Monday, 14 March 2016


Georg Philipp Telemann
TODAY IN BIRTHDAYS: March 14, 1681 - Georg Telemann

Georg Philipp Telemann, an 18th century composer of the German baroque, would become one the eras most prolific composers and gifted musicians - distinctions he earned against all odds: discouraged by his family from the world of music at a young age, Telemann would single handedly ‘self teach’ the art of composition and of the instrument (many of them, in fact, not the least of which were the oboe, recorder, clavier, lute, viol da gamba and violin - he even sung as a baritone!)

A true pioneer of the public concert, then still in it’s infancy stage (from a modern standpoint), Telemann’s influence and the richness contained within his prolific oeuvre could be felt far beyond the reaches of his native Germany, with both composer and repertoire receiving an enthusiastic reception in France (Berlioz was an ardent admirer), and with the musical dynamo 'rubbing shoulders' with composers of the ilk of Johann Sebastian Bach and Georg Friedrich Händel - even earning honors from the Austrian Emperor, Ferdinand I! The multi-faceted Telemann would bequeath unto the world an incredibly vast collection of orchestral, operatic, sacred and secular works - adapting to the popular French and Italian styles when required with astonishing ease.

It seems only natural that, after a period of some obscurity – the result of a burgeoning classical era soon to make it’s presence known across Europe – that the works of this highly influential all-around musical prodigy be brought back into the public spotlight where they so rightfully belong.[1] 

Listen below to the beautiful “Jesu, Komm in Meine Seele” as sung by soprano Teresa Stich-Randall

[1]see a partial discography at Naxos: (External link)

Johann Strauss I "The Elder"
TODAY IN BIRTHDAYS: March 14, 1804 - Johann Strauss I

The incredibly popular Radetzky March, heard annually at the closing of the New Year's Day concert in Vienna was composed by 19th century musician Johann Strauss I.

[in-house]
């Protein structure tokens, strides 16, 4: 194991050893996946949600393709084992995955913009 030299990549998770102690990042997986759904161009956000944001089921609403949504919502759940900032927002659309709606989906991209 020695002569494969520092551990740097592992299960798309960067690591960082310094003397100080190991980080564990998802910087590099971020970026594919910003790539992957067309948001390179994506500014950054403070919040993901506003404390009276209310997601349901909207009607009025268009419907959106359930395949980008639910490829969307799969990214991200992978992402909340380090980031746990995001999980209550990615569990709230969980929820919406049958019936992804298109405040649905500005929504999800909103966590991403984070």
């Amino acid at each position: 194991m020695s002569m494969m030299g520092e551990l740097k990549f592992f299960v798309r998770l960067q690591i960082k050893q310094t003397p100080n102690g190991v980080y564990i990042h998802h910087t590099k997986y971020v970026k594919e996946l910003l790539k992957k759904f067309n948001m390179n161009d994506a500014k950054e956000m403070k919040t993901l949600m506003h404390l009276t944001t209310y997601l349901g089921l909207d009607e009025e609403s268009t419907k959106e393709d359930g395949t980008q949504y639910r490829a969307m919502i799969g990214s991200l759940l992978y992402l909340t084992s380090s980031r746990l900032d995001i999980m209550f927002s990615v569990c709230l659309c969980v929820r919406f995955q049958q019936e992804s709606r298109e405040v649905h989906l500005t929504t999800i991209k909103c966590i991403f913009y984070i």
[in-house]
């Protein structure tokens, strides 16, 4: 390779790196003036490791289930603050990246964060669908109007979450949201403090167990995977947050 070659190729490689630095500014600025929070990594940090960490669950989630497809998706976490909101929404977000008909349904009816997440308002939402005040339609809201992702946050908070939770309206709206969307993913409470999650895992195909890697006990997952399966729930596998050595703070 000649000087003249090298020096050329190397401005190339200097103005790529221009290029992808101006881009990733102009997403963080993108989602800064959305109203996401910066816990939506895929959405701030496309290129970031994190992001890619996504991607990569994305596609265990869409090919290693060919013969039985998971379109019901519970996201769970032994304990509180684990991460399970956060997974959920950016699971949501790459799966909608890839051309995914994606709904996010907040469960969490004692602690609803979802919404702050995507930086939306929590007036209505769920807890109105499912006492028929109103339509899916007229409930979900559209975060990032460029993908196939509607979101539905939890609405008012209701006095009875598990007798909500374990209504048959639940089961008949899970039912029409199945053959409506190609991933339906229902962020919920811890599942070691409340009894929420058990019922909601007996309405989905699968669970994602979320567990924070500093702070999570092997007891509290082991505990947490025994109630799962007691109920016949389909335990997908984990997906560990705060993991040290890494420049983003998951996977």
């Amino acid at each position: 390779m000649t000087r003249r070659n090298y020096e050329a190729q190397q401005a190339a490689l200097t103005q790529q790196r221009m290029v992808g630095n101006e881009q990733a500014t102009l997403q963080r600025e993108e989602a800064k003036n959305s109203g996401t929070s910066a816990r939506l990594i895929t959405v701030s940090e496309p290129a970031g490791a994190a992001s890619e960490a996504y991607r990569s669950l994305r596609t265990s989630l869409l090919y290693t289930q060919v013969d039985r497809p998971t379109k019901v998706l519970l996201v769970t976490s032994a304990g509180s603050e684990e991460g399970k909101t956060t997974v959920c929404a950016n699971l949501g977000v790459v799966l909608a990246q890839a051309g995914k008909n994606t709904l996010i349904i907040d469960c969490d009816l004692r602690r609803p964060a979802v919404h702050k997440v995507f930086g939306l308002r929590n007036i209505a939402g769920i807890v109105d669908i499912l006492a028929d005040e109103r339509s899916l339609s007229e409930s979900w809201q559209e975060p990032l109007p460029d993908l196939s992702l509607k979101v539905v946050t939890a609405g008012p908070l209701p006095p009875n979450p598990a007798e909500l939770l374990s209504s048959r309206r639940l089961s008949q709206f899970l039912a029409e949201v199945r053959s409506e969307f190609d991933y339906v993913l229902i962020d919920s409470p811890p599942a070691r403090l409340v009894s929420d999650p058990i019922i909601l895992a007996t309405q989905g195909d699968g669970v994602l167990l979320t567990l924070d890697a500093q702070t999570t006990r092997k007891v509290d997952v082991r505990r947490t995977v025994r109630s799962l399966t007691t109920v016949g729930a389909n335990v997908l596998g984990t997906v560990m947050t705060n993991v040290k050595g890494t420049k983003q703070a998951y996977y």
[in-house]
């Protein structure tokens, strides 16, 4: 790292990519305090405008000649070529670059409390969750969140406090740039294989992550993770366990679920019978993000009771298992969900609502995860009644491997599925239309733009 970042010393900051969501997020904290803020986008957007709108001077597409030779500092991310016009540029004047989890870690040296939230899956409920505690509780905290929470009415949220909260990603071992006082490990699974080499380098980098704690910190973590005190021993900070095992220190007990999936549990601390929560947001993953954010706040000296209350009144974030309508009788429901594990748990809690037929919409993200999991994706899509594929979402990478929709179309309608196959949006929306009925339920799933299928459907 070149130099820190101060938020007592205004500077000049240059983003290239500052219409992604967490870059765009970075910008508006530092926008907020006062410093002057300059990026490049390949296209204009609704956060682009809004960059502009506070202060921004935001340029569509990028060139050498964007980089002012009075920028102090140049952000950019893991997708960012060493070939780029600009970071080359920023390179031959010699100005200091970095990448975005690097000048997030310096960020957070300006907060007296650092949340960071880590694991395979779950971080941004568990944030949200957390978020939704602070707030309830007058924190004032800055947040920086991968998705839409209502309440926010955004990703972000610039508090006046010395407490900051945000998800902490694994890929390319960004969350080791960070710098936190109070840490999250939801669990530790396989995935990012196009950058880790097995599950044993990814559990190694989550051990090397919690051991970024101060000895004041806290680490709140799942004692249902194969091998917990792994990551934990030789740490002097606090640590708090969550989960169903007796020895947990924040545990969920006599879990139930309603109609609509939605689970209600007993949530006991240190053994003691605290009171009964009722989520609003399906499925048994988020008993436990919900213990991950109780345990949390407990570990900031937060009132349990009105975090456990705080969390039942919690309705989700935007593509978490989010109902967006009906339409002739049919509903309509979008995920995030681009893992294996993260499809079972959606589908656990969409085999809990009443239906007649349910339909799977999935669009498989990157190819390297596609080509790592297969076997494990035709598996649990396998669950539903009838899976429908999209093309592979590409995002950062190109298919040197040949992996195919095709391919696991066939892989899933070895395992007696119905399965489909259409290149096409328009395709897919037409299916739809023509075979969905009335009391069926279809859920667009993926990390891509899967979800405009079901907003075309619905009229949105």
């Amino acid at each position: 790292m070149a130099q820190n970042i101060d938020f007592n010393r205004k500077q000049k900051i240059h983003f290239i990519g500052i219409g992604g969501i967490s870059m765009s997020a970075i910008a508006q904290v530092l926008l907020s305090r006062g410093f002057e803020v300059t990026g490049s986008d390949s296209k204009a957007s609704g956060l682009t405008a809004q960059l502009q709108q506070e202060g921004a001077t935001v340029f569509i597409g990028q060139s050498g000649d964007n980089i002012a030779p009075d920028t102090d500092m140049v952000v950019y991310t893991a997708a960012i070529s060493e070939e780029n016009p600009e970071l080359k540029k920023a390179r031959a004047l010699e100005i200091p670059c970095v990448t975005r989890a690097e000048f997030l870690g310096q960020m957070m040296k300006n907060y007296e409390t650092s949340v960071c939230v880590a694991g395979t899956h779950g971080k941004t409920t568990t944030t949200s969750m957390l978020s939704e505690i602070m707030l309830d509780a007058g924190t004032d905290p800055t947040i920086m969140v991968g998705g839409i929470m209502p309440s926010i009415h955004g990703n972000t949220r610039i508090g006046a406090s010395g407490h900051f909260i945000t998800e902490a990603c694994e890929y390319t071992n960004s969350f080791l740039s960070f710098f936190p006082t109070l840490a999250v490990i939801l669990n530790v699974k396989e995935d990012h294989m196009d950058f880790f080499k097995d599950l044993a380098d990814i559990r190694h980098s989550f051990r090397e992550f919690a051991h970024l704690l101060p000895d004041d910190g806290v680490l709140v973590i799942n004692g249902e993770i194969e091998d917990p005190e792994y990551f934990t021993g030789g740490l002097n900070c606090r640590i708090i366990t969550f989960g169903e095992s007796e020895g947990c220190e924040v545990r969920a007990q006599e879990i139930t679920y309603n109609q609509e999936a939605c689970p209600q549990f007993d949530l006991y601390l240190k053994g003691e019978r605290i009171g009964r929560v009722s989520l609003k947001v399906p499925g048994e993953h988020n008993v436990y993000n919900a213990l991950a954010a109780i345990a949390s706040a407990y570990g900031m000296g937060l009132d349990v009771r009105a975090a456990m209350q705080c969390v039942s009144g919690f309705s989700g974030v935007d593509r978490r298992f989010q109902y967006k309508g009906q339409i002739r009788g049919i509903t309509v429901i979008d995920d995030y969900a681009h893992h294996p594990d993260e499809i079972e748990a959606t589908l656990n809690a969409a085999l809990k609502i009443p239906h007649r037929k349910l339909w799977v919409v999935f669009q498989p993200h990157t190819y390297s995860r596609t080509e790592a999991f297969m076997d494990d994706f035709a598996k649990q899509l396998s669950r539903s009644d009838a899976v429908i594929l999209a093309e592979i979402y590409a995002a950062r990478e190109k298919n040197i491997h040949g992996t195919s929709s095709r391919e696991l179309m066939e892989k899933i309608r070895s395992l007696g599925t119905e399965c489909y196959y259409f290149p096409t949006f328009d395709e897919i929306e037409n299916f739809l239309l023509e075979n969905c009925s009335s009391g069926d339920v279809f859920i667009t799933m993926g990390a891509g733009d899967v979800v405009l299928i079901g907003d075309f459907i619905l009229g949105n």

Patriarch of the brothers Strauss (Johann the II, Josef, and Eduard - no relation to Richard), Johann Strauss I “The Elder,” could be coined the “Grandfather” of the Waltz - a musical genre he helped popularize across the European continent alongside reformist Joseph Lanner (although his son Johann Strauss II would succeed his fame in this arena, becoming known to the world as the "King of the Waltz" - there probably isn't a person alive who hasn't heard "The Blue Danube"). The Patriarch Strauss’ most recognized work, both at home and abroad, however, would not be that of a waltz, but rather, of a march – the so called “Radetzky March," composed by the elder Strauss in 1848 as part of a commission celebrating Austrian Army Field Marshal Joseph Radetzky von Radetz’s victory over Italy at the Battle of Custoza during the First Italian War of Independence in July of that year. The work was so beloved by the Austrian military at it’s first listening that the Officers, high off of their recent triumph in battle, erupted into chorus of rhythmic clapping and stamping of feet – becoming a a tradition that would stick.

The Radetzky March is a rather peculiar composition in terms of it’s broad use amongst militaries around the world. From it’s starting ground in Austria, the work has become incorporated by regiments around the globe, including Chile, The United Kingdom, Sri Lanka, and was even arranged for the United States Marine Corps Band.

Listen below to a sprightly performance of The Radetzky March, at Vienna’s New Year's Day concert, led by maestro Herbert von Karajan, conducting both orchestra (and audience):


No comments:

Post a Comment